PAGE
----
When talking about cloth nappies this is a question that comes up again and again.
*Warning* This blog post is going to be talking in depth about poo. If you are squeamish about this subject, please scroll on. If you have a young baby, don't worry you are well prepared for this conversation!
Most people who haven't used cloth nappies imagine that they are going to be a huge amount of work. When I tell them that the washing machine does most of the work, their next question is usually "but what about the poo".
If your baby does very solid poos then this is really easy to deal with. Simply plop the poo off the nappy into the toilet and flush. You are then left with just a wet nappy that the washing machine can look after for you.
In my personal experience, solid baby poos don't happen THAT often. If on the other scale of things, you are dealing with big mushy messes, this is where you might like to invest in disposable liners. A disposable liner is usually a biodegradable rectangle sheet that acts as a poo filter. The liner is placed on top of the nappy, and wee will go straight through to the absorbent part of the nappy. Poo will be caught by the liner. You can then bin this liner, and again you are just left with a wet nappy.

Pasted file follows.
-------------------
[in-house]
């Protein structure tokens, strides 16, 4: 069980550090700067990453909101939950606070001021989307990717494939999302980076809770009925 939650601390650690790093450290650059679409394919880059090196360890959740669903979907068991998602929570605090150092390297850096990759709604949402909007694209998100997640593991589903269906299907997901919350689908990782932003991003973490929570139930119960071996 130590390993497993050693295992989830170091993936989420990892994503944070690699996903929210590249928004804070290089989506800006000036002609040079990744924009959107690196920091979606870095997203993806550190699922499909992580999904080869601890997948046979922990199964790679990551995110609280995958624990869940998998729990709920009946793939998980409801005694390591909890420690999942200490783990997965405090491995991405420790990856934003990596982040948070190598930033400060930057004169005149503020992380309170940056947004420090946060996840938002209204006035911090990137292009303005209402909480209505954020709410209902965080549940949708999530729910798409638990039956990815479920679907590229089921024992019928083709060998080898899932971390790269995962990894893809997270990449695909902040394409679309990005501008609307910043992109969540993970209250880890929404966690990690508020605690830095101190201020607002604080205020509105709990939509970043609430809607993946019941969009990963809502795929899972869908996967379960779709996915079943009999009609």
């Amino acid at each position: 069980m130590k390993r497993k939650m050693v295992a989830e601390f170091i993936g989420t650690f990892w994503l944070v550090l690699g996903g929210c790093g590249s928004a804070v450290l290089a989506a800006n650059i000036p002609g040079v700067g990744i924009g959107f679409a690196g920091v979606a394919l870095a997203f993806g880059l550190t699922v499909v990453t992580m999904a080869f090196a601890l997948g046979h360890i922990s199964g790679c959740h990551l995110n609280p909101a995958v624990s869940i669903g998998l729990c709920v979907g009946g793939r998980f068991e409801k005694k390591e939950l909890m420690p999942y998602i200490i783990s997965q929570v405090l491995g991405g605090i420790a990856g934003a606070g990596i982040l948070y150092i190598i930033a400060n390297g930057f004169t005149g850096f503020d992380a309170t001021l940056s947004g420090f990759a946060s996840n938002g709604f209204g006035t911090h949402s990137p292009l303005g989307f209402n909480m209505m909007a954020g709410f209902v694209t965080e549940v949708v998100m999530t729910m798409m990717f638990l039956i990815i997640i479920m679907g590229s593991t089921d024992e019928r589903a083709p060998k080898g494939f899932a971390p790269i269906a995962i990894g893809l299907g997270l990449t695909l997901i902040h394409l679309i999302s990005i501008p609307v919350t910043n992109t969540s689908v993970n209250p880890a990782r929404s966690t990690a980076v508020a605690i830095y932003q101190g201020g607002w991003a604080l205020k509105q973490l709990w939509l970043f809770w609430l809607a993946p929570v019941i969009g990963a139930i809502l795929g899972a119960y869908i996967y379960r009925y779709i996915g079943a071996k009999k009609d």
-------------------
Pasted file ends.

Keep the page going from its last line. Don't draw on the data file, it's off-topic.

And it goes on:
Disposable liners are not guaranteed to catch everything. Occasionally if the poo is really bad, there will be a little bit on the nappy that the liner didnt catch along it's edges. This is still okay. When washing cloth nappies, you always do a cold rinse cycle first, and this is when these perimeter poo stains will be dealt with.
A few things to remember:
- do not flush the disposable liner. Even I'd it is described as flushable, be extra safe and do not flush.
- always remember to do put your nappies on a cold rinse cycle in your washing machine before your regular wash routine.
- never use fabric softener, this prevents the nappy from doing its job, which is to be absorbent!
This is a roll of Baba and Boo bamboo biodegradable nappy liners. They can be found here
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